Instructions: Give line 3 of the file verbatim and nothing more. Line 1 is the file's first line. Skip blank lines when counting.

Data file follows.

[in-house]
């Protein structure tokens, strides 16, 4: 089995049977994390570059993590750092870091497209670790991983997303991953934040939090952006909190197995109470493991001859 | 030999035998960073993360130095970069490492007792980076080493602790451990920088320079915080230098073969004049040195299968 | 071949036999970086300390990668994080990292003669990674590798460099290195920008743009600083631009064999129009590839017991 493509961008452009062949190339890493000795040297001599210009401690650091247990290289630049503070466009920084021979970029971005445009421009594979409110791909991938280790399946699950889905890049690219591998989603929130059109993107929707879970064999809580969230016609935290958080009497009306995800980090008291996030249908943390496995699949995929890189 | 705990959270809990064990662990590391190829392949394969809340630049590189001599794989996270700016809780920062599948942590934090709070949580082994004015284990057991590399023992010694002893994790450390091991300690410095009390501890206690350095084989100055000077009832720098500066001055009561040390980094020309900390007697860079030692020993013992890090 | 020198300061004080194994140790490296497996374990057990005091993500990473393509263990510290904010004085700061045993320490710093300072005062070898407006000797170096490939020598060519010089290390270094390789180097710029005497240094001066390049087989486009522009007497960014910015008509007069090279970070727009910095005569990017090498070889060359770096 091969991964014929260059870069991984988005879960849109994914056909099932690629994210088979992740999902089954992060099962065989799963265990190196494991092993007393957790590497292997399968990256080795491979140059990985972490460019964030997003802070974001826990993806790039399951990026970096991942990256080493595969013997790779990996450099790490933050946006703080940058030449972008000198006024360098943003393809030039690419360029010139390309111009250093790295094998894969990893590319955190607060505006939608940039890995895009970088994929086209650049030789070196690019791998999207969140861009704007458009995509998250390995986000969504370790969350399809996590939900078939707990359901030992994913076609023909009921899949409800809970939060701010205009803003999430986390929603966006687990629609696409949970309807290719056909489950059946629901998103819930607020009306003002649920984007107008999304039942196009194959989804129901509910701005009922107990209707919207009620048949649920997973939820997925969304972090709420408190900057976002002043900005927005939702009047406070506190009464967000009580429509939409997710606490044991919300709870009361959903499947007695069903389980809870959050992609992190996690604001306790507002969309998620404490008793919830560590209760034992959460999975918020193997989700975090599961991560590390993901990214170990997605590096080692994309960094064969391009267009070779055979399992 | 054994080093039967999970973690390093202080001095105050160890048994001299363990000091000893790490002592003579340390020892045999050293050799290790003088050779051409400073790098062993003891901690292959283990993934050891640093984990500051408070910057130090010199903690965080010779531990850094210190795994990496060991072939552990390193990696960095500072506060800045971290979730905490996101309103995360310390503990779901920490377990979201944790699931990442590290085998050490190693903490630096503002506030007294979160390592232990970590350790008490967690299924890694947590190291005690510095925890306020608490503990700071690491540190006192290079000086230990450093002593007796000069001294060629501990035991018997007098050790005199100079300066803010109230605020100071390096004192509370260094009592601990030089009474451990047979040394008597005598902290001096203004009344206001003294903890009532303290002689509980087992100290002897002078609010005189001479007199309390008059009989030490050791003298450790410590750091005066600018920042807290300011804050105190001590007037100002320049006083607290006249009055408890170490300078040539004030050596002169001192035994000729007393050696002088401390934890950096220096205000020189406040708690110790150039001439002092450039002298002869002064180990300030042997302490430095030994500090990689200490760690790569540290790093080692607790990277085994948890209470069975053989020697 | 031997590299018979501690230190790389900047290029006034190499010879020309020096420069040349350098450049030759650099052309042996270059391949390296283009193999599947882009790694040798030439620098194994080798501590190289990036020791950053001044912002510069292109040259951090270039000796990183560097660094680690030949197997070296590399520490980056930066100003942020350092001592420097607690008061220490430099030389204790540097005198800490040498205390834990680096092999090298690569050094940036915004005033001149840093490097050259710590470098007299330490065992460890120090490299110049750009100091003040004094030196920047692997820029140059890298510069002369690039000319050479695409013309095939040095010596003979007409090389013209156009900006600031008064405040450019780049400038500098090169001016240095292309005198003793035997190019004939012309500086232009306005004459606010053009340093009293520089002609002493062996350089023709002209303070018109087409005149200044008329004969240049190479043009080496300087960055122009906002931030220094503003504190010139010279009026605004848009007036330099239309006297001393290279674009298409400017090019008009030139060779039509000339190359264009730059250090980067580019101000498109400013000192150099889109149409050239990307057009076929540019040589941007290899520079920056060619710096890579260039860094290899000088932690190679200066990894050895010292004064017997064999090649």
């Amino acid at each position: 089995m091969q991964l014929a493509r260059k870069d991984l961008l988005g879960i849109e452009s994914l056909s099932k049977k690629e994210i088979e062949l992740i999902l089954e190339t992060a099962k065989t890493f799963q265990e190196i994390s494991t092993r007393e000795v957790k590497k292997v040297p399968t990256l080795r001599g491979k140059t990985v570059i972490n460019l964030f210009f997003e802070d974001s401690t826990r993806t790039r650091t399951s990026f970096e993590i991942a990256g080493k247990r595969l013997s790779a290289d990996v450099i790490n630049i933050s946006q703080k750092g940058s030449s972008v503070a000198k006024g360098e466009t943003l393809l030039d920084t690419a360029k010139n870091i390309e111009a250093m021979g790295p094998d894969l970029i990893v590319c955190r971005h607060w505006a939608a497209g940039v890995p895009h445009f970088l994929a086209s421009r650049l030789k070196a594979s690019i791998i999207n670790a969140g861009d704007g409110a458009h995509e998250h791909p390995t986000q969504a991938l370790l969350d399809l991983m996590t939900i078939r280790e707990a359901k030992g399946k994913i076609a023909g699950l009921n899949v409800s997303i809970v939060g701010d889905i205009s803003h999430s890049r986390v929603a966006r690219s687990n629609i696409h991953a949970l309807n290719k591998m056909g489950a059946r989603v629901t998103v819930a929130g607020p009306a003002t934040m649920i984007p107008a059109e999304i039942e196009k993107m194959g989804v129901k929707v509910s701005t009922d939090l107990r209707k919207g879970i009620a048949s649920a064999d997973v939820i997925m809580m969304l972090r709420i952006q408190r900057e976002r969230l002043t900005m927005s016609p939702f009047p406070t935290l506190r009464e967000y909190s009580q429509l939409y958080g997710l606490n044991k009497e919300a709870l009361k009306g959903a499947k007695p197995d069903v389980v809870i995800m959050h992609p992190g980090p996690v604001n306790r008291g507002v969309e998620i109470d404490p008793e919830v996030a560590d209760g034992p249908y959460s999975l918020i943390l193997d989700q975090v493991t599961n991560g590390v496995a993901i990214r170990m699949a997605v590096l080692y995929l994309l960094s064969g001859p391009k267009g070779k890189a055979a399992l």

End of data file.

């Amino acid at each position: 089995m091969q991964l014929a493509r260059k870069d991984l961008l988005g879960i849109e452009s994914l056909s099932k049977k690629e994210i088979e062949l992740i999902l089954e190339t992060a099962k065989t890493f799963q265990e190196i994390s494991t092993r007393e000795v957790k590497k292997v040297p399968t990256l080795r001599g491979k140059t990985v570059i972490n460019l964030f210009f997003e802070d974001s401690t826990r993806t790039r650091t399951s990026f970096e993590i991942a990256g080493k247990r595969l013997s790779a290289d990996v450099i790490n630049i933050s946006q703080k750092g940058s030449s972008v503070a000198k006024g360098e466009t943003l393809l030039d920084t690419a360029k010139n870091i390309e111009a250093m021979g790295p094998d894969l970029i990893v590319c955190r971005h607060w505006a939608a497209g940039v890995p895009h445009f970088l994929a086209s421009r650049l030789k070196a594979s690019i791998i999207n670790a969140g861009d704007g409110a458009h995509e998250h791909p390995t986000q969504a991938l370790l969350d399809l991983m996590t939900i078939r280790e707990a359901k030992g399946k994913i076609a023909g699950l009921n899949v409800s997303i809970v939060g701010d889905i205009s803003h999430s890049r986390v929603a966006r690219s687990n629609i696409h991953a949970l309807n290719k591998m056909g489950a059946r989603v629901t998103v819930a929130g607020p009306a003002t934040m649920i984007p107008a059109e999304i039942e196009k993107m194959g989804v129901k929707v509910s701005t009922d939090l107990r209707k919207g879970i009620a048949s649920a064999d997973v939820i997925m809580m969304l972090r709420i952006q408190r900057e976002r969230l002043t900005m927005s016609p939702f009047p406070t935290l506190r009464e967000y909190s009580q429509l939409y958080g997710l606490n044991k009497e919300a709870l009361k009306g959903a499947k007695p197995d069903v389980v809870i995800m959050h992609p992190g980090p996690v604001n306790r008291g507002v969309e998620i109470d404490p008793e919830v996030a560590d209760g034992p249908y959460s999975l918020i943390l193997d989700q975090v493991t599961n991560g590390v496995a993901i990214r170990m699949a997605v590096l080692y995929l994309l960094s064969g001859p391009k267009g070779k890189a055979a399992l």